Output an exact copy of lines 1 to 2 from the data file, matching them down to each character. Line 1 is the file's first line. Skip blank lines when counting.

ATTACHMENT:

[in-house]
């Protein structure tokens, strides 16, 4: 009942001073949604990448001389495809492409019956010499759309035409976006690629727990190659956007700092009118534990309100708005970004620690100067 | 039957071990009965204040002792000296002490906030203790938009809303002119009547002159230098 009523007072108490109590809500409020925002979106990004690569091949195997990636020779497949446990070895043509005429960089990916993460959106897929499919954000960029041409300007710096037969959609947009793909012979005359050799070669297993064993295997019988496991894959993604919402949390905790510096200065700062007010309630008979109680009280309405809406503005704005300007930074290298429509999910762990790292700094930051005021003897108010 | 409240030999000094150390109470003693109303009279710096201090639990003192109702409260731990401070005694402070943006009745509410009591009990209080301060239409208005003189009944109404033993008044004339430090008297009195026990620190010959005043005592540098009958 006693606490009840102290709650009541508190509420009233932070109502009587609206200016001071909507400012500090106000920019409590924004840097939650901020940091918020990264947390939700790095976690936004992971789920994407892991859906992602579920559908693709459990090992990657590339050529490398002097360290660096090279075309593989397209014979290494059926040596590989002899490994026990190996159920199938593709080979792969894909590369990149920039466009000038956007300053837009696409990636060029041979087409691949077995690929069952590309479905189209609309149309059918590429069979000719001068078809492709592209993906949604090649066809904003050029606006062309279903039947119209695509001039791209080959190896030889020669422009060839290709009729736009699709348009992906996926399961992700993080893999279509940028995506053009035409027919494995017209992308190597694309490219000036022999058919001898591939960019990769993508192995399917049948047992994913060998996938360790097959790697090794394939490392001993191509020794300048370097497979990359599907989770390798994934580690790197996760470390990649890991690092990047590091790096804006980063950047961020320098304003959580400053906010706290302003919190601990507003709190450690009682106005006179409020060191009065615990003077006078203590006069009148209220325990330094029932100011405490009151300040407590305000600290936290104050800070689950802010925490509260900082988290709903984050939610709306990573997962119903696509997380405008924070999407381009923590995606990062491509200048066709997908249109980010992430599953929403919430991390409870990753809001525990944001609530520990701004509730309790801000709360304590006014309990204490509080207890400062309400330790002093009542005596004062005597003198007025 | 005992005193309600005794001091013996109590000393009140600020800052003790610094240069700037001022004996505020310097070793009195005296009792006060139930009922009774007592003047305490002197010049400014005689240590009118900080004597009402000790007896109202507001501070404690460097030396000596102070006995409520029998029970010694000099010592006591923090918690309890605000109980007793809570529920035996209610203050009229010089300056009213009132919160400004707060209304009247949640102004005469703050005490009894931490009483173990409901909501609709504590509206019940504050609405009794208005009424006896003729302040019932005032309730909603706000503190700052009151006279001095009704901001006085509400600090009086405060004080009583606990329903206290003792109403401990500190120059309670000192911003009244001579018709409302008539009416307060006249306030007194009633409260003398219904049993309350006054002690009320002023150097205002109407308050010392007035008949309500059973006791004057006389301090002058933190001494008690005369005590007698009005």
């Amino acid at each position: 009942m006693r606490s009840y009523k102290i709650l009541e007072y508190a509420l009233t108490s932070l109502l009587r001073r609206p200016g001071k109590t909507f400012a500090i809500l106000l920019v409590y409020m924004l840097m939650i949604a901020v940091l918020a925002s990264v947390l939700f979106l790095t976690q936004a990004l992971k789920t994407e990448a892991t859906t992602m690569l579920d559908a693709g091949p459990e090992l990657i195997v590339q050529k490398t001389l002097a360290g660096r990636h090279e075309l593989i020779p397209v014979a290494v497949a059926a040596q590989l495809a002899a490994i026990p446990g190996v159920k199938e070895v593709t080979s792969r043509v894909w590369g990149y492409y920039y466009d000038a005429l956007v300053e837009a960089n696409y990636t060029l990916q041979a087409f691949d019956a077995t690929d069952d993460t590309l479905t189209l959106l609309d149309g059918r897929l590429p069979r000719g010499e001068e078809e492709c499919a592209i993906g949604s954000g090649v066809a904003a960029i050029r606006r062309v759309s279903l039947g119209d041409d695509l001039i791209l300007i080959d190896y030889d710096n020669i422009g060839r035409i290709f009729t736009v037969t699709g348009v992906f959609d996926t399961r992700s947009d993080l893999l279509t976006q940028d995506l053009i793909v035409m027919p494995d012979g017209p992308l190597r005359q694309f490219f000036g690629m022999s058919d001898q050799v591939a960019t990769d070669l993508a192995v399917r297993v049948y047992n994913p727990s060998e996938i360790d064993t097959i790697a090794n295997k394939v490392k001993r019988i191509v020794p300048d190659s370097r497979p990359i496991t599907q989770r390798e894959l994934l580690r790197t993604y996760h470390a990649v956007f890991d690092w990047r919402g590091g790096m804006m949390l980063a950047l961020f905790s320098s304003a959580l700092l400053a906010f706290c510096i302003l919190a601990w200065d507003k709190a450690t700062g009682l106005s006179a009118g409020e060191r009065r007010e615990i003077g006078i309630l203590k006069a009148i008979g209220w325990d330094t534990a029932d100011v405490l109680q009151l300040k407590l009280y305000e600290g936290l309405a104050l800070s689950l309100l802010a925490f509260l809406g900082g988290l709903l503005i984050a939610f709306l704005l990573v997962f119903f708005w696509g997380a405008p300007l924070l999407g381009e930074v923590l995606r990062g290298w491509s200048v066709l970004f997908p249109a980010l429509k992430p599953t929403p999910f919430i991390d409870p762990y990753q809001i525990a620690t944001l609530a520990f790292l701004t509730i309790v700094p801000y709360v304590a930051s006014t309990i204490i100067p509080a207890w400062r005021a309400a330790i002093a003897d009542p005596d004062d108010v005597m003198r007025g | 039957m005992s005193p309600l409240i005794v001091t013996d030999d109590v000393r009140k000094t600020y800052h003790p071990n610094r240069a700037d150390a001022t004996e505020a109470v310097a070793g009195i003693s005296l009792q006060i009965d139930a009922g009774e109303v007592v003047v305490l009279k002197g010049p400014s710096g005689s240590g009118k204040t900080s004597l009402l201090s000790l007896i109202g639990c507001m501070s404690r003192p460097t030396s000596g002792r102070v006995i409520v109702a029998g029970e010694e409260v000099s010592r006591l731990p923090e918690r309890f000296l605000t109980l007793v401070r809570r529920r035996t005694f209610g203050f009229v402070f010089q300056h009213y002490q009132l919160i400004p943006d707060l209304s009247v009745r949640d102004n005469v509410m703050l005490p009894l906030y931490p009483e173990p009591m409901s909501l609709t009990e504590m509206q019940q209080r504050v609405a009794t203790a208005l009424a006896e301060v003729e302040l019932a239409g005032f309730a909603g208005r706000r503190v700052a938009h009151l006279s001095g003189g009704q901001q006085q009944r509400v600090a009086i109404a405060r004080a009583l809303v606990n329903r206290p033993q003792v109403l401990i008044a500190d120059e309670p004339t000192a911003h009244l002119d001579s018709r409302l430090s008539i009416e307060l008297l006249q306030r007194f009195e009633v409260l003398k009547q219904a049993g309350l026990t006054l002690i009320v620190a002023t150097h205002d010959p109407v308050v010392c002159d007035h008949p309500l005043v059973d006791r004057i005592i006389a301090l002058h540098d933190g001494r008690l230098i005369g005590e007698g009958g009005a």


[in-house]
């Protein structure tokens, strides 16, 4: 009942001073949604990448001389495809492409019956010499759309035409976006690629727990190659956007700092009118534990309100708005970004620690100067 | 039957071990009965204040002792000296002490906030203790938009809303002119009547002159230098 009523007072108490109590809500409020925002979106990004690569091949195997990636020779497949446990070895043509005429960089990916993460959106897929499919954000960029041409300007710096037969959609947009793909012979005359050799070669297993064993295997019988496991894959993604919402949390905790510096200065700062007010309630008979109680009280309405809406503005704005300007930074290298429509999910762990790292700094930051005021003897108010 | 409240030999000094150390109470003693109303009279710096201090639990003192109702409260731990401070005694402070943006009745509410009591009990209080301060239409208005003189009944109404033993008044004339430090008297009195026990620190010959005043005592540098009958 006693606490009840102290709650009541508190509420009233932070109502009587609206200016001071909507400012500090106000920019409590924004840097939650901020940091918020990264947390939700790095976690936004992971789920994407892991859906992602579920559908693709459990090992990657590339050529490398002097360290660096090279075309593989397209014979290494059926040596590989002899490994026990190996159920199938593709080979792969894909590369990149920039466009000038956007300053837009696409990636060029041979087409691949077995690929069952590309479905189209609309149309059918590429069979000719001068078809492709592209993906949604090649066809904003050029606006062309279903039947119209695509001039791209080959190896030889020669422009060839290709009729736009699709348009992906996926399961992700993080893999279509940028995506053009035409027919494995017209992308190597694309490219000036022999058919001898591939960019990769993508192995399917049948047992994913060998996938360790097959790697090794394939490392001993191509020794300048370097497979990359599907989770390798994934580690790197996760470390990649890991690092990047590091790096804006980063950047961020320098304003959580400053906010706290302003919190601990507003709190450690009682106005006179409020060191009065615990003077006078203590006069009148209220325990330094029932100011405490009151300040407590305000600290936290104050800070689950802010925490509260900082988290709903984050939610709306990573997962119903696509997380405008924070999407381009923590995606990062491509200048066709997908249109980010992430599953929403919430991390409870990753809001525990944001609530520990701004509730309790801000709360304590006014309990204490509080207890400062309400330790002093009542005596004062005597003198007025 | 005992005193309600005794001091013996109590000393009140600020800052003790610094240069700037001022004996505020310097070793009195005296009792006060139930009922009774007592003047305490002197010049400014005689240590009118900080004597009402000790007896109202507001501070404690460097030396000596102070006995409520029998029970010694000099010592006591923090918690309890605000109980007793809570529920035996209610203050009229010089300056009213009132919160400004707060209304009247949640102004005469703050005490009894931490009483173990409901909501609709504590509206019940504050609405009794208005009424006896003729302040019932005032309730909603706000503190700052009151006279001095009704901001006085509400600090009086405060004080009583606990329903206290003792109403401990500190120059309670000192911003009244001579018709409302008539009416307060006249306030007194009633409260003398219904049993309350006054002690009320002023150097205002109407308050010392007035008949309500059973006791004057006389301090002058933190001494008690005369005590007698009005």